State officials are projecting that sales will not begin until 2020, three years after voters had wanted, saying it will take nine months to write regulations, time for the next Legislature to approve those regulations, time to accept and award state licenses and then more time for those companies that win licenses to grow the cannabis for sale. The market could be ready to go earlier, officials say, but with a guaranteed change at Blaine House coming in the middle of that, it would be unlikely.

Officials say an excise tax would discourage diversion to the black market because it establishes a record of the plant when it is first produced, making it harder for that product to disappear along the way. It also is intended to protect the state from any price fluctuations that might occur as the market matures and more cannabis ends up hitting the adult use market, which often drives down price. An excise tax is based on weight rather than product value.

While the adopted rate might sound big, it doesn’t really add up to a 31.5 percent tax rate because of the difference in marijuana’s wholesale and retail value, said David Heidrich, a spokesman for the financial services department. The Senate chairman of the Marijuana Legalization Implementation Committee, Roger Katz, R-Augusta, said the effective 20 percent tax rate still keeps the overall tax paid by the Maine consumer lower than any other state that allows recreational sales except for Oregon, which would be the same as Maine’s.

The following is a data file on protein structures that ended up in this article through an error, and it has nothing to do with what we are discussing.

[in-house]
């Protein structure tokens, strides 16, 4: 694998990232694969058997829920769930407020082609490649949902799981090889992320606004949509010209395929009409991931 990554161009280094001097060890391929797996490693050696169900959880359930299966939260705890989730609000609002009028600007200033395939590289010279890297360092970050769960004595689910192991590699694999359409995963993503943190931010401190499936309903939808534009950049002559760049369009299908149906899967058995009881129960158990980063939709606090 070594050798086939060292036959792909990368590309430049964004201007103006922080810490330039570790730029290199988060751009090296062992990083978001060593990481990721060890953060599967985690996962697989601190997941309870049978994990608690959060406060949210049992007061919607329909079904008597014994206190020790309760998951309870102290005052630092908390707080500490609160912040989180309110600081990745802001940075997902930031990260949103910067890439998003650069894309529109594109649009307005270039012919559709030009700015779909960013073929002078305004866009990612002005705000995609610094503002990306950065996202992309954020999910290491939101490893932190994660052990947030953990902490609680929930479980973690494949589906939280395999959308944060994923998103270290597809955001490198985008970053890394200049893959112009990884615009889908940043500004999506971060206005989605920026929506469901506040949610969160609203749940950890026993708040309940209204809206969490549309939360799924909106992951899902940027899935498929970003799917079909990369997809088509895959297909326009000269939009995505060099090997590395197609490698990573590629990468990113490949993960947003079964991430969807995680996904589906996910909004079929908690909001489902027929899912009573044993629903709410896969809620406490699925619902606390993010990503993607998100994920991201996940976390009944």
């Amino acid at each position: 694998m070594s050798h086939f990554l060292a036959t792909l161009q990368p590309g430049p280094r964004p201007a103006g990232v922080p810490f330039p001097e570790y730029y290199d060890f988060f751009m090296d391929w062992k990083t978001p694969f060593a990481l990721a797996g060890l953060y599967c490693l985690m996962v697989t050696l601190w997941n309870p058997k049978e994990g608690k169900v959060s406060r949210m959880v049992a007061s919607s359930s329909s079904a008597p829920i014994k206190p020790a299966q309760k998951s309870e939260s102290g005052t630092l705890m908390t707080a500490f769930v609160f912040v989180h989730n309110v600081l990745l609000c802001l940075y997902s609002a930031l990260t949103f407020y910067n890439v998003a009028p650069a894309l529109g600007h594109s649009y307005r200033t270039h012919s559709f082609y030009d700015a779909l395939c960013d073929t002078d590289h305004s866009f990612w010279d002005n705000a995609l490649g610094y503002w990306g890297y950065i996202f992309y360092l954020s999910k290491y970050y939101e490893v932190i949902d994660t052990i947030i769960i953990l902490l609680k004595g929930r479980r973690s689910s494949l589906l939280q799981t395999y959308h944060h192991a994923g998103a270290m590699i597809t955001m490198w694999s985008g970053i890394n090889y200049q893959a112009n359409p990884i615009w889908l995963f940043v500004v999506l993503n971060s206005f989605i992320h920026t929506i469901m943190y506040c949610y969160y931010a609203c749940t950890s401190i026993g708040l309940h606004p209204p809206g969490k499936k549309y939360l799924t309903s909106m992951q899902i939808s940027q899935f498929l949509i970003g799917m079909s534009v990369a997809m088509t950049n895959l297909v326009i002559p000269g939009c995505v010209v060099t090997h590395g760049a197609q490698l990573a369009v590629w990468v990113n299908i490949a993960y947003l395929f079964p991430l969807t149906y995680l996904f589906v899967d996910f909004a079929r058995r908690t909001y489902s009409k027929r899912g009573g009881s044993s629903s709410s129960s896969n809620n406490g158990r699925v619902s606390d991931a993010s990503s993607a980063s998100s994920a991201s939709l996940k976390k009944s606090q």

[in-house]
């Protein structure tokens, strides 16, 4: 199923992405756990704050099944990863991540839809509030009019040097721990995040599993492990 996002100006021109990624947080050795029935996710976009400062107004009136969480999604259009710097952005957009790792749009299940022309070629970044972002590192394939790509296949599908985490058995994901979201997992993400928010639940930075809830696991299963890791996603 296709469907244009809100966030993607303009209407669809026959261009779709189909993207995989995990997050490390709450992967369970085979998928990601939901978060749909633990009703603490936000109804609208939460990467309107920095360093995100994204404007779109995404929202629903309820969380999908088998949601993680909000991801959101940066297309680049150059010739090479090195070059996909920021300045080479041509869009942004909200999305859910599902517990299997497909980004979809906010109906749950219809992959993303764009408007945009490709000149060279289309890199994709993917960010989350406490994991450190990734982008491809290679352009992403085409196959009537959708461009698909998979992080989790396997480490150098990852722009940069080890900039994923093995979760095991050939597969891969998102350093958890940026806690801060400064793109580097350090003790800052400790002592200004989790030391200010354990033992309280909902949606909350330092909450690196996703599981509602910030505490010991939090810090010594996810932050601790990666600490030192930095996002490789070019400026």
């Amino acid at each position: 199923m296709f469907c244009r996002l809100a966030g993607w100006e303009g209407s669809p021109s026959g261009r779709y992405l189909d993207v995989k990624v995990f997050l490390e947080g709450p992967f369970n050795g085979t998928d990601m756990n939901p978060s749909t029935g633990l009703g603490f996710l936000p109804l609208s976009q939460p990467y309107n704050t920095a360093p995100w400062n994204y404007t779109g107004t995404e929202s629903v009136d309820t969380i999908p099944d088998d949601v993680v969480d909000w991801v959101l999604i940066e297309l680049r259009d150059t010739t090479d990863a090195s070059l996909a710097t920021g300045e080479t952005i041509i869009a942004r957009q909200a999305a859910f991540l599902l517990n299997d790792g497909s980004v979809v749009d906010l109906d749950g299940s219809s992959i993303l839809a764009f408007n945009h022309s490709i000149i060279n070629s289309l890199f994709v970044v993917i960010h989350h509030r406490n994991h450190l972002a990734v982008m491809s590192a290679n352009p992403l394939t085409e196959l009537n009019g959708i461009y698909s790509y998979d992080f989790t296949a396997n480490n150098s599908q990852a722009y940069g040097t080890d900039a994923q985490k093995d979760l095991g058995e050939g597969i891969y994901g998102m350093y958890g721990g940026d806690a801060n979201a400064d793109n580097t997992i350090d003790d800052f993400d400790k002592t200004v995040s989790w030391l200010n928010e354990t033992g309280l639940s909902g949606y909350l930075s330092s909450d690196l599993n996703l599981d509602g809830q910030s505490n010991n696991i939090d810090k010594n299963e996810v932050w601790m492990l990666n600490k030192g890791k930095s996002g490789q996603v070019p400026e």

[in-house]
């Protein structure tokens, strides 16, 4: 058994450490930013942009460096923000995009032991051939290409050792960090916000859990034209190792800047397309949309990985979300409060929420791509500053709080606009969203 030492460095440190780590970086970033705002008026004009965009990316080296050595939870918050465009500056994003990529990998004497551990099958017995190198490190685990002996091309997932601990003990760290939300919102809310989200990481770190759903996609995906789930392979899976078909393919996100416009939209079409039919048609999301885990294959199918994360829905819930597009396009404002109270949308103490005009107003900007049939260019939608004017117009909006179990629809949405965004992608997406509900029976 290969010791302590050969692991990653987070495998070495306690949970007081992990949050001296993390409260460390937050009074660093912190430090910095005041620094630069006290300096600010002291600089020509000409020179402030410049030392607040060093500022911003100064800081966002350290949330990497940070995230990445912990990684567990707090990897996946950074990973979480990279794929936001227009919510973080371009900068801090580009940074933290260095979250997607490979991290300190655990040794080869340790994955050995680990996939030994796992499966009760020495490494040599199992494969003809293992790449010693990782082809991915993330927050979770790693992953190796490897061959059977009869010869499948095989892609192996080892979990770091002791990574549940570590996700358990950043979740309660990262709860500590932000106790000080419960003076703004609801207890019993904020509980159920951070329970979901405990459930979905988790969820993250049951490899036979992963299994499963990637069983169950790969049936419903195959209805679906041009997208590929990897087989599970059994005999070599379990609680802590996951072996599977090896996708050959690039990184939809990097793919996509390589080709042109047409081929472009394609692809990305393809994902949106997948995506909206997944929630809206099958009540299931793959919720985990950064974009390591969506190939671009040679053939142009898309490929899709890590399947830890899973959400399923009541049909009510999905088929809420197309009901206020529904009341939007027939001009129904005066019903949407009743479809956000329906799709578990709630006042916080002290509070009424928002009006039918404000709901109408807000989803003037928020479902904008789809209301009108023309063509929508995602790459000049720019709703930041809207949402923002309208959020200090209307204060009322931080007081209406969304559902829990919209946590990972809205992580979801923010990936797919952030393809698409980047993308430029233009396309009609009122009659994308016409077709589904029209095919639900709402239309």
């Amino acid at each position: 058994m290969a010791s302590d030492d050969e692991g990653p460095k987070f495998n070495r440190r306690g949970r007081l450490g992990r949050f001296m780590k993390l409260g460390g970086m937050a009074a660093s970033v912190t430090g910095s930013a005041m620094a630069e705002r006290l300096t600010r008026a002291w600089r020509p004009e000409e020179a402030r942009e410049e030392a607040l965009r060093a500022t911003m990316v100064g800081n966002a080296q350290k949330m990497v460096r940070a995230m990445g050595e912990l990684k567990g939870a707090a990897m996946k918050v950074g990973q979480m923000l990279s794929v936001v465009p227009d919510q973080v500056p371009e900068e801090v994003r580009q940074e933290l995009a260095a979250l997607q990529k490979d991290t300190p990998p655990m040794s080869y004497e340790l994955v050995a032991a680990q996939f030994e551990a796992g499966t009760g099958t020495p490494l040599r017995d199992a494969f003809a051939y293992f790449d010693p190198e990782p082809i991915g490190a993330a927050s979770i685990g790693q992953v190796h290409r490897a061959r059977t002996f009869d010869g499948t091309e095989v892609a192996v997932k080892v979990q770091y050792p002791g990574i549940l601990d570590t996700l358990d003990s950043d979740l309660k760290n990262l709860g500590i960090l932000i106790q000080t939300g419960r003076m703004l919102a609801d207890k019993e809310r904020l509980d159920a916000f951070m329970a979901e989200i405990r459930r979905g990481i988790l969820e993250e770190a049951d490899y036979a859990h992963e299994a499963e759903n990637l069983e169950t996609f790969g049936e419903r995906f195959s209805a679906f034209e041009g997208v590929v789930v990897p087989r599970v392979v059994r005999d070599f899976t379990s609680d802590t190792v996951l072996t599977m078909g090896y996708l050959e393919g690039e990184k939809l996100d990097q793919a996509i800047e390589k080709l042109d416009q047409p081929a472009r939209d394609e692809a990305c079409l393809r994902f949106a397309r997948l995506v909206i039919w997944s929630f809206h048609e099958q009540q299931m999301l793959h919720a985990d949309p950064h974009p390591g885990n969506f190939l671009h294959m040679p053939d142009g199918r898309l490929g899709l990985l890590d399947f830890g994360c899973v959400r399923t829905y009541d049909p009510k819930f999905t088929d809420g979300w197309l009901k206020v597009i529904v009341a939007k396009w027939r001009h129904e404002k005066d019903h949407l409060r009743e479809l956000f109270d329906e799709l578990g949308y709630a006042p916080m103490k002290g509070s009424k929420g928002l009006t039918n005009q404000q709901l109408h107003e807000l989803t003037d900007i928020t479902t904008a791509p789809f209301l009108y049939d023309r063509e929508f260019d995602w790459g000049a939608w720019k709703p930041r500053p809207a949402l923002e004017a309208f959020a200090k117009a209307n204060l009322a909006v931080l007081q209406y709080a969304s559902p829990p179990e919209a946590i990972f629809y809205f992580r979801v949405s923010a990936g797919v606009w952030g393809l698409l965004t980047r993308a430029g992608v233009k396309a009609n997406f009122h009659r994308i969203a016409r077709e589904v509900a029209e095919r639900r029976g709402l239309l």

“It’s still low enough to encourage people who have been operating in the black market to come into the legal system,” Katz said. “That’s good for the consumer, too.”

The bill now undergoes a language review that is expected to take several weeks before it returns to the committee for a final look, but that isn’t expected to result in any substantial changes to the contents of the bill. A cleaned-up version will go to the House and Senate in late March, at the earliest. If approved by the Legislature, LePage has up to 10 days to take action on the bill.